Looking forward: The trends shaping Australia's content marketing industry in 2018

Australian content marketing industry

Curious to learn how Australia's content marketing industry will change in 2018? Read on to find out what the experts say.

Industry legends Content Marketing Institute, in partnership with The Association for Data-driven Marketing and Advertising (ADMA) have released the latest Content Marketing in Australia 2018: Benchmarks, Budgets and Trends report.

The findings were gathered in the eighth annual content marketing survey, sponsored by LinkedIn Marketing Solutions.

The report covers several content marketing topics, including:

  • Usage and team organisation
  • Commitment and overall success
  • Content marketing strategy & technologies
  • Content creation & distribution
  • Goals and metrics
  • Budgets and spending

We’ve pulled some of the key findings from the results to show you what trends 2018 holds for Aussie content marketers.

Most organisations are using content marketing, but they’re still learning

 An impressive 85 percent of respondents said their organisations use content marketing.

However, the majority of these respondents placed their organisation’s content marketing maturity level at adolescent or younger. Only 25 percent considered their efforts as mature, while just three percent said they were sophisticated.

Content marketing is working (no surprise to us!)

At Mint, we know that content marketing works wonders for growing businesses, but it's always good to have our claims supported with data! 

When asked how they would characterise the success of their content marketing approach, most believed it was effective: 

  • Moderately successful (57 percent)
  • Very successful (18 percent)
  • Extremely successful (4 percent)

Over three quarters (77 percent) agreed that content marketing increased audience engagement. Slightly fewer (73 percent) agreed that content marketing increased the number of leads, while 47 percent said it increased the organisation’s sales.

The majority outsource content production

Outsourcing content production to dedicated professionals (like yours truly) can save time and money. Larger organisations were more likely to manage content production in-house, with a lot of medium and smaller companies outsourcing content production.

Almost three out of five respondents (59 percent) outsource at least one of their content marketing activities. 55 percent outsource content creation and 12 percent outsource content marketing strategy.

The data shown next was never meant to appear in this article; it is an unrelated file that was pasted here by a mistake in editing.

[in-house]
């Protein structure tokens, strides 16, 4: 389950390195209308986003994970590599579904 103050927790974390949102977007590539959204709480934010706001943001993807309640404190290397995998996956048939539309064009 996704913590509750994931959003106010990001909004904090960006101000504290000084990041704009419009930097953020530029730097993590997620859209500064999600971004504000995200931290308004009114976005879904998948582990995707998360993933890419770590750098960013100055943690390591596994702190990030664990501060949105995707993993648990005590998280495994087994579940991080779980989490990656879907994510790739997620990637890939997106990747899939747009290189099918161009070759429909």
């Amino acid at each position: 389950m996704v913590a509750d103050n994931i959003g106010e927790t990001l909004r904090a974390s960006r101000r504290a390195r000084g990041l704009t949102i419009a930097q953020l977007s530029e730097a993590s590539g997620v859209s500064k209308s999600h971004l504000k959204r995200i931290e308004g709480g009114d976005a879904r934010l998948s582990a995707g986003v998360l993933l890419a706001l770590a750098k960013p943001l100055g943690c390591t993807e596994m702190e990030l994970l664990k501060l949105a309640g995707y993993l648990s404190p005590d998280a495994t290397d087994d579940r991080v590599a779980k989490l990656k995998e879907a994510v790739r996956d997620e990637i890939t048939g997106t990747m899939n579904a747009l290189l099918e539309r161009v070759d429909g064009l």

Higher quality content and strategy are to thank for content marketing success

Two thirds (66 percent) of respondents stated that their organisation’s content marketing success had increased over the last year. They attributed this success to higher quality content creation (75 percent), and strategy development (72 percent).

Visual and written content go hand-in-hand

Aussie marketers are sprinkling variety into their content strategy. Social media posts were the most common type of content (90 percent), before video (75 percent), illustrations (67 percent) and case studies (66 percent). Infographics, ebooks, white papers and interactive tools were also among the most popular types of content.

The most effective of these were:

  1. Social media posts
  2. Case studies
  3. Video.

Email, social media and blogs were the most popular content distribution methods. 

LinkedIn is the social media platform of choice

Move over Facebook, Twitter and Instagram. LinkedIn is a marketer’s new favourite content marketing tool. Although Facebook was found to be the most common social media platform with 93 percent of respondents using the channel, LinkedIn wasn’t far behind with 87 percent.

Respondents stated the most effective platform to help the organisation achieve specific content marketing objectives was Linked In (64 percent) and Facebook (63 percent).

Measuring ROI is a pain point

If you find measuring your return on investment (ROI) a challenge, you’re not the only one. Only 41 percent of the respondent’s measure their content marketing ROI.

Of those who do not measure ROI, 46 percent stated this is because they need an easier way to measure it. Other reasons for not measuring ROI were not knowing how (32 percent), and having no formal justification required (27 percent).

Regardless of this, 36 percent of the organisation’s content marketing budgets will increase in the next 12 months, and 52 percent will stay the same.

Read the full report here.

How will your content marketing efforts change in 2018? Let us know in the comments.